Ten years ago I became editor of The Lutheran. It was a position I had applied for previously but didn’t receive, so I assumed the door of opportunity had shut. Things changed.
Edgar Trexler served as the first editor of the ELCA’s version of The Lutheran from 1988 to 1999.
Upon his retirement, David Miller, the magazine’s senior editor, became editor. When he left in 2005 for a position with an ELCA seminary, I applied again for the job and pop — the door reopened.
Formed by decades in secular journalism, it took some time to get fully in place as editor. As a cradle Lutheran, I knew the church and had covered the merger of what became the ELCA, but working inside a denomination required a whole new education in institutions, processes, people and policies.
Over the past decade the magazine has been able to not only inform ELCA members with news, features and columns, but also help raise understanding around key issues so members could cope with decisions that impact the church. Just two examples were the cover articles of January 2013 (“The shrinking church”) and November 2014 (“The ELCA’s aging clergy wave”).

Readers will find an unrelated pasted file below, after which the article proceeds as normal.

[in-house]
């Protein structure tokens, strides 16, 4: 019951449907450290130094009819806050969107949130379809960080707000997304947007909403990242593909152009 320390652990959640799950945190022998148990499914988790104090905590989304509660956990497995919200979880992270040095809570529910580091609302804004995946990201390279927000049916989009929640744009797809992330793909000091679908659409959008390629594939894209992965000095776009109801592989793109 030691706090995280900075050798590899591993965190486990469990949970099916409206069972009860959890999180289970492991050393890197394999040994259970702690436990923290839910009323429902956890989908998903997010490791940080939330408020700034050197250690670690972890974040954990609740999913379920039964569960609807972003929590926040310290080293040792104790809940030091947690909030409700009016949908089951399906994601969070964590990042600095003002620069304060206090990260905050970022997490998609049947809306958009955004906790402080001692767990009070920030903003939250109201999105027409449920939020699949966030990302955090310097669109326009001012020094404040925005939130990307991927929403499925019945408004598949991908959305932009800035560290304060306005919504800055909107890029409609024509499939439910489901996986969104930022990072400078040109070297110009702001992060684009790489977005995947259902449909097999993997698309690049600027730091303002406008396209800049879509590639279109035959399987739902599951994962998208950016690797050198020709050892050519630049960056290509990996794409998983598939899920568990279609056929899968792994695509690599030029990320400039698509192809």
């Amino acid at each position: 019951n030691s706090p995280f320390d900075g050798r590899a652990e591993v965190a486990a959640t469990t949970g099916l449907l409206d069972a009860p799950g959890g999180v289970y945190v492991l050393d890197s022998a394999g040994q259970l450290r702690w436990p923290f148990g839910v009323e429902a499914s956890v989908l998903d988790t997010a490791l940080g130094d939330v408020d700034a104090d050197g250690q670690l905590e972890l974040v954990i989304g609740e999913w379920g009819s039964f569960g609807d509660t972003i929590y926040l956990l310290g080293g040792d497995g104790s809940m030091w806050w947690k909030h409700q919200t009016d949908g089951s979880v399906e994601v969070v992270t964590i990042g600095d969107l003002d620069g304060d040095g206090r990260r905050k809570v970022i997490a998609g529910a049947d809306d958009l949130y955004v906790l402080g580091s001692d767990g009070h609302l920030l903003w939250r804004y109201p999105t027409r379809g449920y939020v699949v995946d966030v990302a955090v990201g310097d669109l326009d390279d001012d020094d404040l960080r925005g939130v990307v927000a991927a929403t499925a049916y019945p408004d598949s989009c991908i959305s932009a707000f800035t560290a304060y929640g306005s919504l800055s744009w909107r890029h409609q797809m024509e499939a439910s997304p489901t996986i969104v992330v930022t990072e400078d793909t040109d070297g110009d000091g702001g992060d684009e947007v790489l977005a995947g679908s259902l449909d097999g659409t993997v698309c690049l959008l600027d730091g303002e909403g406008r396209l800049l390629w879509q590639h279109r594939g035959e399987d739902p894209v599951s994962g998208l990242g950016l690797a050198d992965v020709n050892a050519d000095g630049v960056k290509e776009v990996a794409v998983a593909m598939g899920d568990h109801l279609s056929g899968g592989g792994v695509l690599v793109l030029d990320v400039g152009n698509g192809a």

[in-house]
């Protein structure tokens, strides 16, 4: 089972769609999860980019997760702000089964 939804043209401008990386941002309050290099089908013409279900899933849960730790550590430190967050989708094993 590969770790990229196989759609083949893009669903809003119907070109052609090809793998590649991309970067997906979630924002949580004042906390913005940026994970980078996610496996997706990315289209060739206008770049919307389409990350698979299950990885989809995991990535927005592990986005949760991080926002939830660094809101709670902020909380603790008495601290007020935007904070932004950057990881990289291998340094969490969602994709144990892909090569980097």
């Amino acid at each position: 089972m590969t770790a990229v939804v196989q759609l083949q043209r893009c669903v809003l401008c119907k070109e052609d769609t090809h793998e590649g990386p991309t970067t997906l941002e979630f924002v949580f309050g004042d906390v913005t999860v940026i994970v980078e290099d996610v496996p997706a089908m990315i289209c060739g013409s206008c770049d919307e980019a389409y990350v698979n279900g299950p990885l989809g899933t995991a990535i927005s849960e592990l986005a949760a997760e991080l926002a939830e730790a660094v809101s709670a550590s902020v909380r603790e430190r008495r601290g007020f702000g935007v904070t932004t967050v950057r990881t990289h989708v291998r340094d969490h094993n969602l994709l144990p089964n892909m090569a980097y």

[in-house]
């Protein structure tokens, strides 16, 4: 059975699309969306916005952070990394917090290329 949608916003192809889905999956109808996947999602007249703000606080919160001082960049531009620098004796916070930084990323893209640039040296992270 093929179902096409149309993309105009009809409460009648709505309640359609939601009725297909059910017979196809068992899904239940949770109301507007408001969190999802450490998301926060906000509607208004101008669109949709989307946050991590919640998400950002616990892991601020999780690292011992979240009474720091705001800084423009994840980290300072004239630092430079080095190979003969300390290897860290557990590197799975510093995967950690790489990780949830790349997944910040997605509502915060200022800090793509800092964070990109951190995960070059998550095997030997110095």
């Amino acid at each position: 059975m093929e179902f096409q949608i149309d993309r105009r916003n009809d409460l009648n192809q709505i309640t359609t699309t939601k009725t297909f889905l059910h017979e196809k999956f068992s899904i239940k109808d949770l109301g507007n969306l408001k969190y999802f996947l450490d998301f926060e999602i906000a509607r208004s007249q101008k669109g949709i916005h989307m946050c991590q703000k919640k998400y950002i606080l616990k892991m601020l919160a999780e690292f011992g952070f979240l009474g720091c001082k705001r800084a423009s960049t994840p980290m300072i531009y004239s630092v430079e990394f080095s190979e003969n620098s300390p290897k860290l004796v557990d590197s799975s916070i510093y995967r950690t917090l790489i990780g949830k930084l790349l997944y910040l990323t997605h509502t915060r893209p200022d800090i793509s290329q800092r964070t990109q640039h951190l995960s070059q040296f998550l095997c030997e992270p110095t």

What couldn’t be seen 10 years ago was a coming terrible threesome for any publication: a church-dividing controversy, the Great Recession, and a societal shift in reading to ever smaller electronic devices along with increasingly narrow fields of reader interest. These combined to halve The Lutheran’s circulation despite hundreds of thousands of dollars spent on marketing and promotions.
What’s kept me charged over the years are encouraging conversations with members at synod assemblies (I’ve attended 56) and elsewhere and letters to the editor about the positive impact the ELCA has in the world. Thank you all. While negative correspondence takes a toll, one letter tops all types for cleverness. A pastor, upset over coverage of sexuality issues, disparaged the magazine, adding: “Maybe the most edifying thing is the obituaries. Some of my friends don’t need to read [The Lutheran] any longer.”
Regardless, it’s an honor to be editor of The Lutheran, but all things must pass. I turn 65 in two months and have informed my supervisors of my intention to retire. My last day at the magazine will be Feb. 19. It’s time for change.